Medical assistants typically have more clinical responsibilities than CNAs. Medical assistants may take medical histories and record vital signs, explain treatment procedures to patients, prepare patients for examination, assist the physician during the exam, and give patients instructions for follow-up care. They also may schedule appointments, maintain Medical records handle billing and insurance paperwork, and perform other administrative tasks. In contrast, CNAs generally provide basic patient care under the supervision of a licensed nurse or physician. This care includes bathing, dressing, grooming, feeding, and moving patients; taking vital signs; checking blood pressure; changing bandages; providing skin care; providing enemas; collecting urine specimens; measuring bodily fluids; turning or repositioning bedridden patients; and providing emotional support to patients and their families.
Differences in salary and job outlook
Medical assistants and certified nursing assistants (CNAs) both work in healthcare, but their roles are different. Medical assistants typically work in outpatient settings, such as doctor’s offices, while CNAs typically work in long-term care facilities, such as nursing homes.
Medical assistants have more responsibilities than CNAs. Medical assistants usually perform both administrative and clinical tasks, while CNAs typically only provide basic patient care. For example, medical assistants may take patient vital signs and collect medical histories, while CNAs may help patients with activities of daily living, such as bathing and eating.
Due to their difference in responsibilities, medical assistants earn more money than CNAs. The median salary for medical assistants is $33,740 per year, while the median salary for CNAs is $26,360 per year. The job outlook for medical assistants is also better than the job outlook for CNAs. The Bureau of Labor Statistics projects that employment of medical assistants will grow 29% from 2019 to 2029, while employment of CNAs is only projected to grow 11% over the same time period.
Differences in certification
There are some key differences between certified medical assistants (CMAs) and certified nurse assistants (CNAs). For starters, certification requirements vary by state. In general, though, CMAs must complete an accredited medical assisting program and pass a national exam, while CNAs must complete a state-approved training program and pass a competency evaluation.
CMAs are usually responsible for both clinical and administrative tasks in a healthcare setting, while CNAs typically provide basic patient care. This can include tasks such as bathing, dressing and feeding patients, measuring vital signs and providing emotional support.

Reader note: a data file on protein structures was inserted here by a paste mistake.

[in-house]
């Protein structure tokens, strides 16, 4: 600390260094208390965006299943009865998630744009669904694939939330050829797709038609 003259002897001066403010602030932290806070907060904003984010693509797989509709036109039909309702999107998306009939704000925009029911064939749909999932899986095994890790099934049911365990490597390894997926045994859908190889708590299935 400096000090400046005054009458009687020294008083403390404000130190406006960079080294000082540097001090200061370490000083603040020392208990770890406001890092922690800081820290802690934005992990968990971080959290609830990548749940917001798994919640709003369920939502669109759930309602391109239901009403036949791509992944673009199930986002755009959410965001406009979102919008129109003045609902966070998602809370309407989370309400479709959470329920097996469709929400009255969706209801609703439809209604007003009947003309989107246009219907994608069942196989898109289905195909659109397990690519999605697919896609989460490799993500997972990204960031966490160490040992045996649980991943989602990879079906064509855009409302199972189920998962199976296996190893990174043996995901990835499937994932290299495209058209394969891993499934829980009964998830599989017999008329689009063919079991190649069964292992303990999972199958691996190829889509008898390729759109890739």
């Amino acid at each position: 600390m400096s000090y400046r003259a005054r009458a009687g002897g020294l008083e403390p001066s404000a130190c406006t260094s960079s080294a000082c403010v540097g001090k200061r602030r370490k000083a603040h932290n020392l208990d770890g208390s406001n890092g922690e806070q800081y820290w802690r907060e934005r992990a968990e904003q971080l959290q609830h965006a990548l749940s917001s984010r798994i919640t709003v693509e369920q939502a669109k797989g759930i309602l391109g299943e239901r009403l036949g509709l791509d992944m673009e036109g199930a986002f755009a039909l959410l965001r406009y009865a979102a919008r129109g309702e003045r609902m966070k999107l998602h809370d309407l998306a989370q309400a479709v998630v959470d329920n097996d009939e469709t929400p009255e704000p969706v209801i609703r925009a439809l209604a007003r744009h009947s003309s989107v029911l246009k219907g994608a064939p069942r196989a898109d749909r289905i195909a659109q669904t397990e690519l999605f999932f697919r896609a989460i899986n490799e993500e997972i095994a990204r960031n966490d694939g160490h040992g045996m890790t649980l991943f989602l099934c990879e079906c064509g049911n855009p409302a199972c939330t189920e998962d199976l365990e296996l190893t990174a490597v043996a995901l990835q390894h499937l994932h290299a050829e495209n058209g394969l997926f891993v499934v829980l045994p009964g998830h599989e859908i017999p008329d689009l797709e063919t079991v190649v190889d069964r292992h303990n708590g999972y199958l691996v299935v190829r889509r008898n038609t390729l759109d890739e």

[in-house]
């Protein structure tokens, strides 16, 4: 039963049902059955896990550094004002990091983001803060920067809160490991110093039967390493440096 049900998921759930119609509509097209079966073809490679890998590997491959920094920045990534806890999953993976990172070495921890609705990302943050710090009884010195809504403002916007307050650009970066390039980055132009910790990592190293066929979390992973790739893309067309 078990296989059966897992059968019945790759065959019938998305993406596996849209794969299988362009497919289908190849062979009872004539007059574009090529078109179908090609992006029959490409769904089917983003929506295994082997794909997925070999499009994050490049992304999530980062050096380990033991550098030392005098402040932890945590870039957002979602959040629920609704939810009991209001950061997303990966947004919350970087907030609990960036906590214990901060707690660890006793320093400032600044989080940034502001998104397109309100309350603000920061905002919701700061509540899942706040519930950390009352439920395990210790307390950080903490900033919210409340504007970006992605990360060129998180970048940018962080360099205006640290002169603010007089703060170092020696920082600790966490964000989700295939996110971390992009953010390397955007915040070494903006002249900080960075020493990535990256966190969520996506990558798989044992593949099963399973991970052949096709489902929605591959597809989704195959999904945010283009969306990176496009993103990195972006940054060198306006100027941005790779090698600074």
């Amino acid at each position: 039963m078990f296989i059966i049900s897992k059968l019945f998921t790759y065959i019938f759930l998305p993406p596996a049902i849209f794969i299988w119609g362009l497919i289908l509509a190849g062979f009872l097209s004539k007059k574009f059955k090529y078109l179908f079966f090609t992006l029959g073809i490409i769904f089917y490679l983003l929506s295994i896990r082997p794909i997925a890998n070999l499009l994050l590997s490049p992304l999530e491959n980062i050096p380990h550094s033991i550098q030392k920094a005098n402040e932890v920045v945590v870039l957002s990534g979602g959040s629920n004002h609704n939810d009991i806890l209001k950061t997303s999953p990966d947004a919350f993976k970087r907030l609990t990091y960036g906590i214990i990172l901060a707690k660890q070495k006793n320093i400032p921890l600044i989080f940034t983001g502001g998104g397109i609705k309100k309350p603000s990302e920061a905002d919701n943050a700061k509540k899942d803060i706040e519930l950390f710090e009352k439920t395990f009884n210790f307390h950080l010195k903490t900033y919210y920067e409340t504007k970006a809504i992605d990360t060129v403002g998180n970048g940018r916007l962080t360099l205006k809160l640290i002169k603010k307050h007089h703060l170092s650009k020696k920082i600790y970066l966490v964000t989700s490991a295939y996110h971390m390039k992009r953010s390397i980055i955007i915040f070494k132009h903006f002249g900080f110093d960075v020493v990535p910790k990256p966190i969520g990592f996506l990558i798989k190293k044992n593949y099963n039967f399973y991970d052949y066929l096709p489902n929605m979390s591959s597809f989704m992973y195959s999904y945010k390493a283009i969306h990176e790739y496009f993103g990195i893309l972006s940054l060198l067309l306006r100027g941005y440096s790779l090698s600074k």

One of the main differences between CMAs and CNAs is scope of practice. Scope of practice refers to the range of activities that a healthcare professional is allowed to perform. In general, CMAs have a wider scope of practice than CNAs, which means they can perform more tasks and have more responsibility in a healthcare setting.
Similarities between medical assistants and CNAs
There are many similarities between medical assistants and certified nursing assistants (CNAs). Both occupations involve providing patient care in a medical setting. However, there are some important differences between the two occupations.
Medical assistants are usually responsible for more administrative tasks than CNAs, such as scheduling appointments and taking medical histories. They may also assist with basic lab work, such as drawing blood or collecting urine samples.
CNAs, on the other hand, are primarily responsible for providing direct patient care. This may include bathing, dressing and feeding patients, as well as helping them to move around. CNAs may also take vital signs, such as blood pressure and temperature.
Differences between medical assistants and CNAs
Medical assistants and certified nursing assistants (CNAs) both play vital roles in patient care, but there are some important differences between the two professions. Medical assistants are often responsible for administrative tasks such as scheduling appointments, taking medical histories and recording vital signs. CNAs, on the other hand, provide direct patient care such as bathing, dressing and feeding patients. Both medical assistants and CNAs work under the supervision of licensed medical professionals.